The Global Governance of HIV/AIDS: Intellectual Property and Access to Essential Medicines (Elgar Intellectual Property and Global Development series)
'HIV/AIDS remains a major global health problem, despite the progress made in its prevention and treatment. Addressing this problem is not only a matter of more and better drugs, they need to be widely accessible and be affordable to the poor. This book makes, with a much welcomed interdisciplinary approach, an excellent contribution to understanding how the intellectual property regime can influence health policies and the lives of millions of people affected by the disease. The analysis provided by the various authors that contributed to this book will be of relevance not only to those working in the area of HIV/AIDS, but to those more broadly interested in public health governance and the role of intellectual property rights.'
- Carlos Correa, University of Buenos Aires, Argentina
'This is an important, innovative and, at times, controversial collection. Inter-disciplinary in approach, this collection will have appeal to those concerned with the global injustice in the context of HIV/AIDS. Investigating the legal, political and economic determinants of access to essential medicines, this is thought provoking collection which will resonate with many in both the academic and public policy community.'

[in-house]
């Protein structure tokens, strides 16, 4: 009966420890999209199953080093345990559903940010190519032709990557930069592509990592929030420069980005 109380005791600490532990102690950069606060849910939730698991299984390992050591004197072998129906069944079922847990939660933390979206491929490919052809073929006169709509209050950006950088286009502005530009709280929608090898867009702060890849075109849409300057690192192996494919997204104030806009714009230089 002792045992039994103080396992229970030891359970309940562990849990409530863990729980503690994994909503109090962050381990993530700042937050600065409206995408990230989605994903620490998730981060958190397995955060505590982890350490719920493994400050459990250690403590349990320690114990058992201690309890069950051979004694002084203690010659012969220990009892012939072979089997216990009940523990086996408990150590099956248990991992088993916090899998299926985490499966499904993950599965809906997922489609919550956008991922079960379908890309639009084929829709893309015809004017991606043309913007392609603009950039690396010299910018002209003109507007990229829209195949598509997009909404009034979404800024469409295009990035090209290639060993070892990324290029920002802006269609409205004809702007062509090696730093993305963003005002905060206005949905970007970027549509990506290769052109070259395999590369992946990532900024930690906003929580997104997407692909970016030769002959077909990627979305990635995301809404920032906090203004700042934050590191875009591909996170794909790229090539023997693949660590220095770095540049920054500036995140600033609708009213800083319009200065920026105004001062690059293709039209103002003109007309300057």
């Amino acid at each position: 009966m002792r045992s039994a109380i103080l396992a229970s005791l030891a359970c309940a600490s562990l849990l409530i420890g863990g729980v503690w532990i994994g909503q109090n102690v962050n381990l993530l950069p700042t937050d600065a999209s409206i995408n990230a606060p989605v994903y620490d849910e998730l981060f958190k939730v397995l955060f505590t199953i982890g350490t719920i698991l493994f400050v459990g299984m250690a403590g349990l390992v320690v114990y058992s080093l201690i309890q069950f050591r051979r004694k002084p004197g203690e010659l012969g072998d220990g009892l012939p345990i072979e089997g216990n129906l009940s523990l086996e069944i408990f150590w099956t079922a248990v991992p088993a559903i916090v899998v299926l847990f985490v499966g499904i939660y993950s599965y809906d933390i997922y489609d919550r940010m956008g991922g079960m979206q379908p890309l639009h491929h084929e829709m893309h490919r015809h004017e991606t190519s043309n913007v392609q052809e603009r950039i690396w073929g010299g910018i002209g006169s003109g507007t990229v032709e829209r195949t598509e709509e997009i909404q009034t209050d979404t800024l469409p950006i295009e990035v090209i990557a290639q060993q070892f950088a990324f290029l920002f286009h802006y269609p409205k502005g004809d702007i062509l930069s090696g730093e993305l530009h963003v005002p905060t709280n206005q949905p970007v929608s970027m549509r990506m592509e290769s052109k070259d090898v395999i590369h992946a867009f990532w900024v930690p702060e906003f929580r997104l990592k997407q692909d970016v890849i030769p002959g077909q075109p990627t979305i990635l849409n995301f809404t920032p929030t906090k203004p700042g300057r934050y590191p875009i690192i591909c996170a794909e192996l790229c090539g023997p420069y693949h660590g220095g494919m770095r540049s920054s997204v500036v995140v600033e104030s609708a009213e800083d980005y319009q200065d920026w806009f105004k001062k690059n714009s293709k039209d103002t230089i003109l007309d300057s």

- Bryan Mercurio, The Chinese University of Hong Kong
This important book brings together leading scholars from multiple disciplines, including intellectual property, human rights, public health, and development studies, as well as activists to critically reflect on the global health governance regime.
The Global Governance of HIV/AIDS explores the implications of high international intellectual property standards for access to essential medicines in developing countries. With a focus on HIV/AIDS governance, the volume provides a timely analysis of the international legal and political landscape, the relationship between human rights and intellectual property, and emerging issues in global health policy. It concludes with concrete strategies on how to improve access to HIV/AIDS medicines.
This interdisciplinary, global, and up-to-date book will strongly appeal to academics in law, international relations, health policy and public policy, as well as students, policymakers and activists.
Contributors include: F.M. Abbott, O. Aginam, T. Amin, L. Biron, A. Denburg, G.E. Evans, J. Harrington, J. Harrison, K. Lee, K.C. Shadlen, P.K. Yu